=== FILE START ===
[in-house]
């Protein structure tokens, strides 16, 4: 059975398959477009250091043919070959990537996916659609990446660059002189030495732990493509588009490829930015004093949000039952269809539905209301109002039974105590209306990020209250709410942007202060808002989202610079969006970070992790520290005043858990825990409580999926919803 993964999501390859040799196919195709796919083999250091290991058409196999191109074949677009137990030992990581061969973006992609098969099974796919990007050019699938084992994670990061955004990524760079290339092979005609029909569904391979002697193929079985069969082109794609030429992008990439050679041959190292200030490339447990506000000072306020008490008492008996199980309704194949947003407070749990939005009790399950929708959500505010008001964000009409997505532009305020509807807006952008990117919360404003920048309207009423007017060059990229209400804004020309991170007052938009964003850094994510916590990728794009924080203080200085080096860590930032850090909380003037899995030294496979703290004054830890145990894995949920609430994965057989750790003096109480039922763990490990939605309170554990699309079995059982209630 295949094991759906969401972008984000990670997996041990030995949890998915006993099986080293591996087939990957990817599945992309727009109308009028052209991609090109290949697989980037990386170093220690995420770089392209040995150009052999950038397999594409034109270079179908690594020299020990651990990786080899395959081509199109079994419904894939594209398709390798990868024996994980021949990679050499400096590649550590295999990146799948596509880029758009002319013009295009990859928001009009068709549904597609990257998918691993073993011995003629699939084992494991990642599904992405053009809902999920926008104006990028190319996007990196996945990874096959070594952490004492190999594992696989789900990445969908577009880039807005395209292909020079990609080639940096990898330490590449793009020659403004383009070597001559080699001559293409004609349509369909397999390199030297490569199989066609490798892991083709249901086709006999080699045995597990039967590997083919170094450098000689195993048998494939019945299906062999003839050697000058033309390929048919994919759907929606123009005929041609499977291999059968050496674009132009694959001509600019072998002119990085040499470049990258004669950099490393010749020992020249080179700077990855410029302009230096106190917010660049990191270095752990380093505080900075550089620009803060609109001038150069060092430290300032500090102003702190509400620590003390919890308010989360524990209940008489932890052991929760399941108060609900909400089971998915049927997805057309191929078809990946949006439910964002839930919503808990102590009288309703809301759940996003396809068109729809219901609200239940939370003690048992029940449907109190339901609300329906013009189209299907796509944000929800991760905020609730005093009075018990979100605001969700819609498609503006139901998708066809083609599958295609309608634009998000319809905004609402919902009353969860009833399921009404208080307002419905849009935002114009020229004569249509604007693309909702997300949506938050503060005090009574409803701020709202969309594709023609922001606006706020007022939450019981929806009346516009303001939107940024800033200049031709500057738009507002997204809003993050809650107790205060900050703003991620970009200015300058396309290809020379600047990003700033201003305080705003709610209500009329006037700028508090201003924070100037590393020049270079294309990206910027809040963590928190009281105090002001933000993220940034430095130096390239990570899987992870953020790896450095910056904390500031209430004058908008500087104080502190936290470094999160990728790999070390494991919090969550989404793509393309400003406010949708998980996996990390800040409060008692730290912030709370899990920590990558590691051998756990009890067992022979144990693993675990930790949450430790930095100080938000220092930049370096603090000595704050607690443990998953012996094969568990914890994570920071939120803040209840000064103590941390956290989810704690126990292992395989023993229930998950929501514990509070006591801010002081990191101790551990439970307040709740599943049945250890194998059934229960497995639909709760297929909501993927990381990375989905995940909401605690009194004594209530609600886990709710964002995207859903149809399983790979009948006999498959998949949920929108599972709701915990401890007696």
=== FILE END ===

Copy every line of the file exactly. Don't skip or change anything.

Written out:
[in-house]
């Protein structure tokens, strides 16, 4: 059975398959477009250091043919070959990537996916659609990446660059002189030495732990493509588009490829930015004093949000039952269809539905209301109002039974105590209306990020209250709410942007202060808002989202610079969006970070992790520290005043858990825990409580999926919803 993964999501390859040799196919195709796919083999250091290991058409196999191109074949677009137990030992990581061969973006992609098969099974796919990007050019699938084992994670990061955004990524760079290339092979005609029909569904391979002697193929079985069969082109794609030429992008990439050679041959190292200030490339447990506000000072306020008490008492008996199980309704194949947003407070749990939005009790399950929708959500505010008001964000009409997505532009305020509807807006952008990117919360404003920048309207009423007017060059990229209400804004020309991170007052938009964003850094994510916590990728794009924080203080200085080096860590930032850090909380003037899995030294496979703290004054830890145990894995949920609430994965057989750790003096109480039922763990490990939605309170554990699309079995059982209630 295949094991759906969401972008984000990670997996041990030995949890998915006993099986080293591996087939990957990817599945992309727009109308009028052209991609090109290949697989980037990386170093220690995420770089392209040995150009052999950038397999594409034109270079179908690594020299020990651990990786080899395959081509199109079994419904894939594209398709390798990868024996994980021949990679050499400096590649550590295999990146799948596509880029758009002319013009295009990859928001009009068709549904597609990257998918691993073993011995003629699939084992494991990642599904992405053009809902999920926008104006990028190319996007990196996945990874096959070594952490004492190999594992696989789900990445969908577009880039807005395209292909020079990609080639940096990898330490590449793009020659403004383009070597001559080699001559293409004609349509369909397999390199030297490569199989066609490798892991083709249901086709006999080699045995597990039967590997083919170094450098000689195993048998494939019945299906062999003839050697000058033309390929048919994919759907929606123009005929041609499977291999059968050496674009132009694959001509600019072998002119990085040499470049990258004669950099490393010749020992020249080179700077990855410029302009230096106190917010660049990191270095752990380093505080900075550089620009803060609109001038150069060092430290300032500090102003702190509400620590003390919890308010989360524990209940008489932890052991929760399941108060609900909400089971998915049927997805057309191929078809990946949006439910964002839930919503808990102590009288309703809301759940996003396809068109729809219901609200239940939370003690048992029940449907109190339901609300329906013009189209299907796509944000929800991760905020609730005093009075018990979100605001969700819609498609503006139901998708066809083609599958295609309608634009998000319809905004609402919902009353969860009833399921009404208080307002419905849009935002114009020229004569249509604007693309909702997300949506938050503060005090009574409803701020709202969309594709023609922001606006706020007022939450019981929806009346516009303001939107940024800033200049031709500057738009507002997204809003993050809650107790205060900050703003991620970009200015300058396309290809020379600047990003700033201003305080705003709610209500009329006037700028508090201003924070100037590393020049270079294309990206910027809040963590928190009281105090002001933000993220940034430095130096390239990570899987992870953020790896450095910056904390500031209430004058908008500087104080502190936290470094999160990728790999070390494991919090969550989404793509393309400003406010949708998980996996990390800040409060008692730290912030709370899990920590990558590691051998756990009890067992022979144990693993675990930790949450430790930095100080938000220092930049370096603090000595704050607690443990998953012996094969568990914890994570920071939120803040209840000064103590941390956290989810704690126990292992395989023993229930998950929501514990509070006591801010002081990191101790551990439970307040709740599943049945250890194998059934229960497995639909709760297929909501993927990381990375989905995940909401605690009194004594209530609600886990709710964002995207859903149809399983790979009948006999498959998949949920929108599972709701915990401890007696």